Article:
But the sheer fact that the Arts Academy is now pegged as a failure — despite doing everything the feds say it should — also shows the reforms’ limitations.

“This is why you don’t want people in state or federal government making decisions about the fates of neighborhood schools,” said Richard Barrera, president of the San Diego Unified school board. “It’s incredibly prescriptive about what schools can do. That would be understandable — if any of these strategies were proven to work.”

There is a carrot to go with the stick: Failing schools can get grants from $50,000 to $2 million annually for three years. Schools have to choose a turnaround option and apply for money by June 1.

Dramatic attempts to redeem failing schools are nothing new.

No Child Left Behind insisted that schools would be “restructured” if test scores stagnated year after year, which could mean anything from becoming a charter school to replacing staff to other changes decided by the school. The new menu of reforms isn’t dramatically different from the tactics pushed by George W. Bush, but the president is putting a lot more money, the threat of closure and a different focus behind his plans.

“What’s new is they’re focusing national attention on that set of schools that have consistently been at the bottom,” said Daniel Aladjem, principal research scientist for the American Institutes of Research.

But one stab at turnaround after another has shown that reform is a messy, imperfect business. And it rarely works. One recent study found that 77 percent of schools that restructured last year failed to improve enough to get out of hot water under No Child Left Behind; some just closed.

Charter schools, for instance, range from stellar schools to failing ones. Firing teachers or the principal only works if the employees really are the problem — and if the new ones are better than the ones they replaced. Turnover is already high in many struggling schools, which means they may need to keep staff instead of getting rid of them. Reforms work differently from school to school.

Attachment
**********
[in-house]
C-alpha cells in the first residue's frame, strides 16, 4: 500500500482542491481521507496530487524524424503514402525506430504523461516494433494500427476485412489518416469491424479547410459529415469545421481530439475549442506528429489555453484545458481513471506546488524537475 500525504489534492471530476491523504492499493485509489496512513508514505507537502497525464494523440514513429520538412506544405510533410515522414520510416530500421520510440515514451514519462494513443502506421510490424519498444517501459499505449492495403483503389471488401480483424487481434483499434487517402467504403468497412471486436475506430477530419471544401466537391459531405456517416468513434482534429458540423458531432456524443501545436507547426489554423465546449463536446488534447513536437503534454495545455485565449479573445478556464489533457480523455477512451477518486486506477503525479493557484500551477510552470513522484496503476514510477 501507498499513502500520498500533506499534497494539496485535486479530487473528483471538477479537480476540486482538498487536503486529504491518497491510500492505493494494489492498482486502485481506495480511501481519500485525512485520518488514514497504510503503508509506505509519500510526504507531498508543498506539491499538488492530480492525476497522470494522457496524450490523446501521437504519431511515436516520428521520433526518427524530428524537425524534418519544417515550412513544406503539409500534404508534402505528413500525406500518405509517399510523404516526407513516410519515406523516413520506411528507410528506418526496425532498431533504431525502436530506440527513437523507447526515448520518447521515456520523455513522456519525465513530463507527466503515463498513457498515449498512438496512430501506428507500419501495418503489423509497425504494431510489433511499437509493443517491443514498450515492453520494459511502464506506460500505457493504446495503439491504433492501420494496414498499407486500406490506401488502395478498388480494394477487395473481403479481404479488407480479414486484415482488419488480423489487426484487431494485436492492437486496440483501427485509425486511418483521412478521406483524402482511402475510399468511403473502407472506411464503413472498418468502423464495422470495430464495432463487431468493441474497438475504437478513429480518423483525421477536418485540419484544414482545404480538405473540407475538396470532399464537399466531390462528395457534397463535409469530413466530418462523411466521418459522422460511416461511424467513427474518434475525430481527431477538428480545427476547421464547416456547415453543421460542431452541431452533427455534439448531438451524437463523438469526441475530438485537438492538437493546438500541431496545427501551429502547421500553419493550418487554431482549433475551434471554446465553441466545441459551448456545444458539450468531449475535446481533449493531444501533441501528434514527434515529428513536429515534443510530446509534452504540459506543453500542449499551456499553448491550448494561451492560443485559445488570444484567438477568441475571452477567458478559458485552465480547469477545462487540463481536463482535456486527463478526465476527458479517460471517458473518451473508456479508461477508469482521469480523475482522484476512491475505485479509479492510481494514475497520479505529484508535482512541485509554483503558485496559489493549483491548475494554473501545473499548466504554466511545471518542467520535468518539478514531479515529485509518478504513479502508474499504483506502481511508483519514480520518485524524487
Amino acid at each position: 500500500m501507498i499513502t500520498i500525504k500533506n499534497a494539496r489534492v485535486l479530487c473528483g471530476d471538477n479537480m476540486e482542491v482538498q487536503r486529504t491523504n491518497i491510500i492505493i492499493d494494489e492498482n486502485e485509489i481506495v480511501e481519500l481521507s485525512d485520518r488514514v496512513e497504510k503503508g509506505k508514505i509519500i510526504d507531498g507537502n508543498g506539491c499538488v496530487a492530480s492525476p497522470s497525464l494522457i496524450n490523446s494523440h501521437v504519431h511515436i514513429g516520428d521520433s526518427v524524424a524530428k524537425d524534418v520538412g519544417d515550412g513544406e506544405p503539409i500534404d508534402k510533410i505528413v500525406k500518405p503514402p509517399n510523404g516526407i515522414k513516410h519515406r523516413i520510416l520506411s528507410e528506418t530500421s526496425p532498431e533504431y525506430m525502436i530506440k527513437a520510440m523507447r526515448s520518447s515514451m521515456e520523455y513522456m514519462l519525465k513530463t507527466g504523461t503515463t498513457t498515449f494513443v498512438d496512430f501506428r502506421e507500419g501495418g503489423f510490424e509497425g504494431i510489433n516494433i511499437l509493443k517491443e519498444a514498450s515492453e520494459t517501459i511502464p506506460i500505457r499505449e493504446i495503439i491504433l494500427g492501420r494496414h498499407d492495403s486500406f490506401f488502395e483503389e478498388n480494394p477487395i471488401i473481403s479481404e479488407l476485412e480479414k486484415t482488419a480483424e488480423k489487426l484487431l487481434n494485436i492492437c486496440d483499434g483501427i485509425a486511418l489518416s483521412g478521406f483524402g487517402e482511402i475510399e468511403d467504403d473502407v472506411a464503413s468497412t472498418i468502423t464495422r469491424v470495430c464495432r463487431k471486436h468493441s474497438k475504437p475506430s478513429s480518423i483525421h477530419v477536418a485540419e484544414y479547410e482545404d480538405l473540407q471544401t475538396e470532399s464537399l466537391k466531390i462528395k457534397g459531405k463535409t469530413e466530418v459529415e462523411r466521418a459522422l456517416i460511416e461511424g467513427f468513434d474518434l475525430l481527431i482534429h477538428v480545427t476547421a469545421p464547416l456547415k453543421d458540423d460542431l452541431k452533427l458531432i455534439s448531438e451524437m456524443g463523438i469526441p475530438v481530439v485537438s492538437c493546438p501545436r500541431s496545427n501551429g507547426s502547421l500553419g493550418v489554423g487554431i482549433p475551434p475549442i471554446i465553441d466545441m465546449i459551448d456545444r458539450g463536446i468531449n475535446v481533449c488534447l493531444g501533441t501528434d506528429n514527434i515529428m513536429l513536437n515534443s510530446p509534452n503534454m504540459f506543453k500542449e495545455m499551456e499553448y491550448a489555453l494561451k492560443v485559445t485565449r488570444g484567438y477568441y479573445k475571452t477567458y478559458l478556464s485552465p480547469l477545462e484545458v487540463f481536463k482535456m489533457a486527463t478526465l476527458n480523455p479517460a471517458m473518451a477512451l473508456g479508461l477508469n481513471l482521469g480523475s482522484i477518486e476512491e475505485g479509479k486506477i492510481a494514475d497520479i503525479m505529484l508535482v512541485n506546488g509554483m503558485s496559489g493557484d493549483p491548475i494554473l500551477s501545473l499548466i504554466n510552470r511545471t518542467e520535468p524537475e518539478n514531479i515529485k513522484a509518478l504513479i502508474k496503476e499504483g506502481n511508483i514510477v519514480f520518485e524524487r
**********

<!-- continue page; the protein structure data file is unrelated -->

“People go out and identify something that has worked somewhere. But they don’t figure out why it worked where it worked,” said Joseph Murphy, who chairs an education college at Vanderbilt University.

Banking on a single, dramatic reform rarely works, said Paul Koehler, who directs the policy center for WestEd, a national nonprofit. Schools that do turn the tide usually make many different changes, not just one. But the idea of a magic bullet is appealing and scores points for politicians, said Heinrich Mintrop, an education professor at the University of California at Berkeley.

“What you need to do is go in and look at what exactly makes a school such a basket case,” Mintrop said. “There really are no quick fixes. But these are spectacular kinds of solutions that appeal to people.”

Please contact Emily Alpert directly at emily.alpert@voiceofsandiego.org and follow her on Twitter: twitter.com/emilyschoolsyou.

Dagny Salas was web editor at Voice of San Diego from 2010 to 2013. She was an investigative fellow at VOSD from 2009 to 2010.